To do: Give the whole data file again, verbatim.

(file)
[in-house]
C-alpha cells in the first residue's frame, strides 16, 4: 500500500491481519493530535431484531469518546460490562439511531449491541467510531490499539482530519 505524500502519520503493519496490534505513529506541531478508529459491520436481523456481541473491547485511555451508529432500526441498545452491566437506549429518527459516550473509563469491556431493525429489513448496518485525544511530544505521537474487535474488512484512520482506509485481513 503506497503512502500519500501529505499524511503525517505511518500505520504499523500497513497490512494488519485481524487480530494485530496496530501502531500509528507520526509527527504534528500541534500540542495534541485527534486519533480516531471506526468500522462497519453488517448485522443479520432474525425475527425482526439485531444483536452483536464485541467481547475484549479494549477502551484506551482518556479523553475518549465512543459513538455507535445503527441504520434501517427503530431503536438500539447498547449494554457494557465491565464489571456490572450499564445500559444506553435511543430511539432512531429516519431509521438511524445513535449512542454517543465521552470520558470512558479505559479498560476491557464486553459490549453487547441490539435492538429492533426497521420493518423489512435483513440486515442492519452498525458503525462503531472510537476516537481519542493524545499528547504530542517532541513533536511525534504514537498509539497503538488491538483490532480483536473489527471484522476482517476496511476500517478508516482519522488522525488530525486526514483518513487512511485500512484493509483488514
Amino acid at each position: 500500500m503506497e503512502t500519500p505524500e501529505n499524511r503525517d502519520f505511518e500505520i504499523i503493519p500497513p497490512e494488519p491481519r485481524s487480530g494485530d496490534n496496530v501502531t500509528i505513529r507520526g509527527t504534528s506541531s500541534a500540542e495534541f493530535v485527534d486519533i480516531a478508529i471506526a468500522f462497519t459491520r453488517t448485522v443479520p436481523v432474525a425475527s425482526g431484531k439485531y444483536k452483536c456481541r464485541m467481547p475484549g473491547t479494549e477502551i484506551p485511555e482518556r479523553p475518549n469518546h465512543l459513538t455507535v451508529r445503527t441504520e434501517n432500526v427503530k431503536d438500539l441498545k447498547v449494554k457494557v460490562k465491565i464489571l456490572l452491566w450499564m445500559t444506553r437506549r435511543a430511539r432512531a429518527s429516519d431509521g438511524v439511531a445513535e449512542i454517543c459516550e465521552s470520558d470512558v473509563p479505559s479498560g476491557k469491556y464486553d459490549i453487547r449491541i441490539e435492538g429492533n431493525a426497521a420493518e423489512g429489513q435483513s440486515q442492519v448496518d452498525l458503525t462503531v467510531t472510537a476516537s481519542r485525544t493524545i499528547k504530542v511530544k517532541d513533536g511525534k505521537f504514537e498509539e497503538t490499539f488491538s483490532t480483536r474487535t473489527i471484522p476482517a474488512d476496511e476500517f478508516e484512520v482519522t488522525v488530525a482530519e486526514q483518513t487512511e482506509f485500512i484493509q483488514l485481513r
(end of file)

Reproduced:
[in-house]
C-alpha cells in the first residue's frame, strides 16, 4: 500500500491481519493530535431484531469518546460490562439511531449491541467510531490499539482530519 505524500502519520503493519496490534505513529506541531478508529459491520436481523456481541473491547485511555451508529432500526441498545452491566437506549429518527459516550473509563469491556431493525429489513448496518485525544511530544505521537474487535474488512484512520482506509485481513 503506497503512502500519500501529505499524511503525517505511518500505520504499523500497513497490512494488519485481524487480530494485530496496530501502531500509528507520526509527527504534528500541534500540542495534541485527534486519533480516531471506526468500522462497519453488517448485522443479520432474525425475527425482526439485531444483536452483536464485541467481547475484549479494549477502551484506551482518556479523553475518549465512543459513538455507535445503527441504520434501517427503530431503536438500539447498547449494554457494557465491565464489571456490572450499564445500559444506553435511543430511539432512531429516519431509521438511524445513535449512542454517543465521552470520558470512558479505559479498560476491557464486553459490549453487547441490539435492538429492533426497521420493518423489512435483513440486515442492519452498525458503525462503531472510537476516537481519542493524545499528547504530542517532541513533536511525534504514537498509539497503538488491538483490532480483536473489527471484522476482517476496511476500517478508516482519522488522525488530525486526514483518513487512511485500512484493509483488514
Amino acid at each position: 500500500m503506497e503512502t500519500p505524500e501529505n499524511r503525517d502519520f505511518e500505520i504499523i503493519p500497513p497490512e494488519p491481519r485481524s487480530g494485530d496490534n496496530v501502531t500509528i505513529r507520526g509527527t504534528s506541531s500541534a500540542e495534541f493530535v485527534d486519533i480516531a478508529i471506526a468500522f462497519t459491520r453488517t448485522v443479520p436481523v432474525a425475527s425482526g431484531k439485531y444483536k452483536c456481541r464485541m467481547p475484549g473491547t479494549e477502551i484506551p485511555e482518556r479523553p475518549n469518546h465512543l459513538t455507535v451508529r445503527t441504520e434501517n432500526v427503530k431503536d438500539l441498545k447498547v449494554k457494557v460490562k465491565i464489571l456490572l452491566w450499564m445500559t444506553r437506549r435511543a430511539r432512531a429518527s429516519d431509521g438511524v439511531a445513535e449512542i454517543c459516550e465521552s470520558d470512558v473509563p479505559s479498560g476491557k469491556y464486553d459490549i453487547r449491541i441490539e435492538g429492533n431493525a426497521a420493518e423489512g429489513q435483513s440486515q442492519v448496518d452498525l458503525t462503531v467510531t472510537a476516537s481519542r485525544t493524545i499528547k504530542v511530544k517532541d513533536g511525534k505521537f504514537e498509539e497503538t490499539f488491538s483490532t480483536r474487535t473489527i471484522p476482517a474488512d476496511e476500517f478508516e484512520v482519522t488522525v488530525a482530519e486526514q483518513t487512511e482506509f485500512i484493509q483488514l485481513r